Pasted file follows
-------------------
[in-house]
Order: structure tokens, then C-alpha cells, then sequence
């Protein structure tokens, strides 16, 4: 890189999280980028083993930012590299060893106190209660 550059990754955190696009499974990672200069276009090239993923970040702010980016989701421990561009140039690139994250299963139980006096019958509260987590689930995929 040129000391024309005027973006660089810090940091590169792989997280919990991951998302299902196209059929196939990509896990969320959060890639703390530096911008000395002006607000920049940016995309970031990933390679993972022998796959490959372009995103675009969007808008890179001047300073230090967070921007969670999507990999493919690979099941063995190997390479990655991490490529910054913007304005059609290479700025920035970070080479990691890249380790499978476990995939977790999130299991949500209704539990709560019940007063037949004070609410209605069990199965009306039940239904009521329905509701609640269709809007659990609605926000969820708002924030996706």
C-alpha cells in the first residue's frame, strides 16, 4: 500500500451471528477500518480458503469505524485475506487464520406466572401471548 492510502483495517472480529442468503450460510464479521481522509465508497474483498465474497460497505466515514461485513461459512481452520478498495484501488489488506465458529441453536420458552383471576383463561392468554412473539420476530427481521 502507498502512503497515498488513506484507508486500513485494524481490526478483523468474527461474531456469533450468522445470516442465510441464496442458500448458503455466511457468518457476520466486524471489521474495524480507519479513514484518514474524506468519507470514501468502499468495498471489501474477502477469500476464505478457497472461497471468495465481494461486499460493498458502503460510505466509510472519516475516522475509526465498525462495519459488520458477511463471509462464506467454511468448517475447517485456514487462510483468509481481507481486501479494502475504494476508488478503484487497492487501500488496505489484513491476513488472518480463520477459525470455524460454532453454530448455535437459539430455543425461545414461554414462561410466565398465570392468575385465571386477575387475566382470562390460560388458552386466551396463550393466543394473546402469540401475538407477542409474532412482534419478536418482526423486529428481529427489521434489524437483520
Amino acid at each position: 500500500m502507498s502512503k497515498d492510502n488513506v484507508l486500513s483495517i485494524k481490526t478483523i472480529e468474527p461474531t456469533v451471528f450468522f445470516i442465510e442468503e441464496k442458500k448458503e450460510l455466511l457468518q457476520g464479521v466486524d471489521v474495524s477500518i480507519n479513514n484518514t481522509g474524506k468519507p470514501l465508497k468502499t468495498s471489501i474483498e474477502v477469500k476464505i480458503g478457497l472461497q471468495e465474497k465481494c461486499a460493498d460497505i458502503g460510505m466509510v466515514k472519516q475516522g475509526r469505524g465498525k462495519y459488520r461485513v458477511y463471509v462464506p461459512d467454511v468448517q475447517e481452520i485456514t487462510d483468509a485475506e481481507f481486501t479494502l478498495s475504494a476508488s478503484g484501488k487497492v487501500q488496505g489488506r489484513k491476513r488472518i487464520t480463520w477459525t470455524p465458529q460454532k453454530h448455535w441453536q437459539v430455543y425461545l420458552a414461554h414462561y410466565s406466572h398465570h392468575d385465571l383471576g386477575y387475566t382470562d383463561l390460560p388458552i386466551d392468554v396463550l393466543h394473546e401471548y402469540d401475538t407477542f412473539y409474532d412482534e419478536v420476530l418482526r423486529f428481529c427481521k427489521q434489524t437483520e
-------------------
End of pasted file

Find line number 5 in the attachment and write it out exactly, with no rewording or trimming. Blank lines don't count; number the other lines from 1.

Amino acid at each position: 500500500m502507498s502512503k497515498d492510502n488513506v484507508l486500513s483495517i485494524k481490526t478483523i472480529e468474527p461474531t456469533v451471528f450468522f445470516i442465510e442468503e441464496k442458500k448458503e450460510l455466511l457468518q457476520g464479521v466486524d471489521v474495524s477500518i480507519n479513514n484518514t481522509g474524506k468519507p470514501l465508497k468502499t468495498s471489501i474483498e474477502v477469500k476464505i480458503g478457497l472461497q471468495e465474497k465481494c461486499a460493498d460497505i458502503g460510505m466509510v466515514k472519516q475516522g475509526r469505524g465498525k462495519y459488520r461485513v458477511y463471509v462464506p461459512d467454511v468448517q475447517e481452520i485456514t487462510d483468509a485475506e481481507f481486501t479494502l478498495s475504494a476508488s478503484g484501488k487497492v487501500q488496505g489488506r489484513k491476513r488472518i487464520t480463520w477459525t470455524p465458529q460454532k453454530h448455535w441453536q437459539v430455543y425461545l420458552a414461554h414462561y410466565s406466572h398465570h392468575d385465571l383471576g386477575y387475566t382470562d383463561l390460560p388458552i386466551d392468554v396463550l393466543h394473546e401471548y402469540d401475538t407477542f412473539y409474532d412482534e419478536v420476530l418482526r423486529f428481529c427481521k427489521q434489524t437483520e